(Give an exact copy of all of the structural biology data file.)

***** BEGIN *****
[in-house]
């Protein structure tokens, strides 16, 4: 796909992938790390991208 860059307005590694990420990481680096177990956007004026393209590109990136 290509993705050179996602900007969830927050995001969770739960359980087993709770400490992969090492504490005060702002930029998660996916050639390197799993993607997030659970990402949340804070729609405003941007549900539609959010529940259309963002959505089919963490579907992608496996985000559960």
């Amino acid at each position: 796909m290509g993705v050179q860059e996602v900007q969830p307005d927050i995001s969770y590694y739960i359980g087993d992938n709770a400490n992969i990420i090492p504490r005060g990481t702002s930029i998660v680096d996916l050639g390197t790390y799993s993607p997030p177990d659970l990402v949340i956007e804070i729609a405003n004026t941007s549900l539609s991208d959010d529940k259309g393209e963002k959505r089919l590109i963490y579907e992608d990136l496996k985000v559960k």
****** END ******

[in-house]
């Protein structure tokens, strides 16, 4: 796909992938790390991208 860059307005590694990420990481680096177990956007004026393209590109990136 290509993705050179996602900007969830927050995001969770739960359980087993709770400490992969090492504490005060702002930029998660996916050639390197799993993607997030659970990402949340804070729609405003941007549900539609959010529940259309963002959505089919963490579907992608496996985000559960």
């Amino acid at each position: 796909m290509g993705v050179q860059e996602v900007q969830p307005d927050i995001s969770y590694y739960i359980g087993d992938n709770a400490n992969i990420i090492p504490r005060g990481t702002s930029i998660v680096d996916l050639g390197t790390y799993s993607p997030p177990d659970l990402v949340i956007e804070i729609a405003n004026t941007s549900l539609s991208d959010d529940k259309g393209e963002k959505r089919l590109i963490y579907e992608d990136l496996k985000v559960k």